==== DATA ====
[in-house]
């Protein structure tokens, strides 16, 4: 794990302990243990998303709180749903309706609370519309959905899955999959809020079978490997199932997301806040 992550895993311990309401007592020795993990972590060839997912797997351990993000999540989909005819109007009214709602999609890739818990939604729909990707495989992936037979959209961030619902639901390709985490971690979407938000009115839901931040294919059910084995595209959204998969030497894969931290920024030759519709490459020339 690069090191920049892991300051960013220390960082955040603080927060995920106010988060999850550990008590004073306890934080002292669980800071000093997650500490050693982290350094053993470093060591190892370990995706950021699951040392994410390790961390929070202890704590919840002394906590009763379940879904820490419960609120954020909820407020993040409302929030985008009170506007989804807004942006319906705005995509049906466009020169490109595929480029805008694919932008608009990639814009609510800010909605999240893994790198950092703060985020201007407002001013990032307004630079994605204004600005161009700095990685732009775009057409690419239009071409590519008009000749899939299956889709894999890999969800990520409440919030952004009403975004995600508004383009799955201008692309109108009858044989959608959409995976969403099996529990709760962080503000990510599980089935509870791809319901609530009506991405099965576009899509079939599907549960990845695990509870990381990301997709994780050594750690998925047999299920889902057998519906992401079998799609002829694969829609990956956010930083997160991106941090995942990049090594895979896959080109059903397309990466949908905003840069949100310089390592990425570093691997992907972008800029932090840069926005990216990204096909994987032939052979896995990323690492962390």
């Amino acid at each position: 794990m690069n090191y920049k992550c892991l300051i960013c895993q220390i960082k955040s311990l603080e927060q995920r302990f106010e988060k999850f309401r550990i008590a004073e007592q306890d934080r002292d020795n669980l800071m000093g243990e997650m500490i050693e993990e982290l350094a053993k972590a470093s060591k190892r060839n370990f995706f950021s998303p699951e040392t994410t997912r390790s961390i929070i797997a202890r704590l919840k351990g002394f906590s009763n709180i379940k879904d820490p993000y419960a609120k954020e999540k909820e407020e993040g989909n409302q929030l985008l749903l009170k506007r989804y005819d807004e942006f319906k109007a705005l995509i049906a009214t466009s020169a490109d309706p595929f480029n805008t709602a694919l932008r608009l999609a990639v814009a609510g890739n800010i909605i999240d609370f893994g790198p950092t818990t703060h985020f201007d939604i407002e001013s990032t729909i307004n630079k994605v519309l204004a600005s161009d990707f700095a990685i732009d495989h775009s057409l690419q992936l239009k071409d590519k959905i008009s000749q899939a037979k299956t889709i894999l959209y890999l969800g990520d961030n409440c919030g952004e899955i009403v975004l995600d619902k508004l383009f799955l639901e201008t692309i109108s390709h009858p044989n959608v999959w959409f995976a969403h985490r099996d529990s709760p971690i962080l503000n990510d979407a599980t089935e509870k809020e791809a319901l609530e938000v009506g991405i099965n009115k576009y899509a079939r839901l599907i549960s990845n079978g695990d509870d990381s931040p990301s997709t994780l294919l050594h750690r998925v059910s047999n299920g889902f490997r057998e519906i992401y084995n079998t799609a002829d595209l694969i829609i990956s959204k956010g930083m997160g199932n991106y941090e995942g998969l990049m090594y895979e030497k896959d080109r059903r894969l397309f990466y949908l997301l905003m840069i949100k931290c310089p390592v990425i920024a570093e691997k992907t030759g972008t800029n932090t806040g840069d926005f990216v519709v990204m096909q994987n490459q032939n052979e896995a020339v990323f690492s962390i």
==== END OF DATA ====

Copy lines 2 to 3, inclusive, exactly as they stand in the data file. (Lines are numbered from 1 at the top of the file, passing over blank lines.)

């Protein structure tokens, strides 16, 4: 794990302990243990998303709180749903309706609370519309959905899955999959809020079978490997199932997301806040 992550895993311990309401007592020795993990972590060839997912797997351990993000999540989909005819109007009214709602999609890739818990939604729909990707495989992936037979959209961030619902639901390709985490971690979407938000009115839901931040294919059910084995595209959204998969030497894969931290920024030759519709490459020339 690069090191920049892991300051960013220390960082955040603080927060995920106010988060999850550990008590004073306890934080002292669980800071000093997650500490050693982290350094053993470093060591190892370990995706950021699951040392994410390790961390929070202890704590919840002394906590009763379940879904820490419960609120954020909820407020993040409302929030985008009170506007989804807004942006319906705005995509049906466009020169490109595929480029805008694919932008608009990639814009609510800010909605999240893994790198950092703060985020201007407002001013990032307004630079994605204004600005161009700095990685732009775009057409690419239009071409590519008009000749899939299956889709894999890999969800990520409440919030952004009403975004995600508004383009799955201008692309109108009858044989959608959409995976969403099996529990709760962080503000990510599980089935509870791809319901609530009506991405099965576009899509079939599907549960990845695990509870990381990301997709994780050594750690998925047999299920889902057998519906992401079998799609002829694969829609990956956010930083997160991106941090995942990049090594895979896959080109059903397309990466949908905003840069949100310089390592990425570093691997992907972008800029932090840069926005990216990204096909994987032939052979896995990323690492962390």
């Amino acid at each position: 794990m690069n090191y920049k992550c892991l300051i960013c895993q220390i960082k955040s311990l603080e927060q995920r302990f106010e988060k999850f309401r550990i008590a004073e007592q306890d934080r002292d020795n669980l800071m000093g243990e997650m500490i050693e993990e982290l350094a053993k972590a470093s060591k190892r060839n370990f995706f950021s998303p699951e040392t994410t997912r390790s961390i929070i797997a202890r704590l919840k351990g002394f906590s009763n709180i379940k879904d820490p993000y419960a609120k954020e999540k909820e407020e993040g989909n409302q929030l985008l749903l009170k506007r989804y005819d807004e942006f319906k109007a705005l995509i049906a009214t466009s020169a490109d309706p595929f480029n805008t709602a694919l932008r608009l999609a990639v814009a609510g890739n800010i909605i999240d609370f893994g790198p950092t818990t703060h985020f201007d939604i407002e001013s990032t729909i307004n630079k994605v519309l204004a600005s161009d990707f700095a990685i732009d495989h775009s057409l690419q992936l239009k071409d590519k959905i008009s000749q899939a037979k299956t889709i894999l959209y890999l969800g990520d961030n409440c919030g952004e899955i009403v975004l995600d619902k508004l383009f799955l639901e201008t692309i109108s390709h009858p044989n959608v999959w959409f995976a969403h985490r099996d529990s709760p971690i962080l503000n990510d979407a599980t089935e509870k809020e791809a319901l609530e938000v009506g991405i099965n009115k576009y899509a079939r839901l599907i549960s990845n079978g695990d509870d990381s931040p990301s997709t994780l294919l050594h750690r998925v059910s047999n299920g889902f490997r057998e519906i992401y084995n079998t799609a002829d595209l694969i829609i990956s959204k956010g930083m997160g199932n991106y941090e995942g998969l990049m090594y895979e030497k896959d080109r059903r894969l397309f990466y949908l997301l905003m840069i949100k931290c310089p390592v990425i920024a570093e691997k992907t030759g972008t800029n932090t806040g840069d926005f990216v519709v990204m096909q994987n490459q032939n052979e896995a020339v990323f690492s962390i």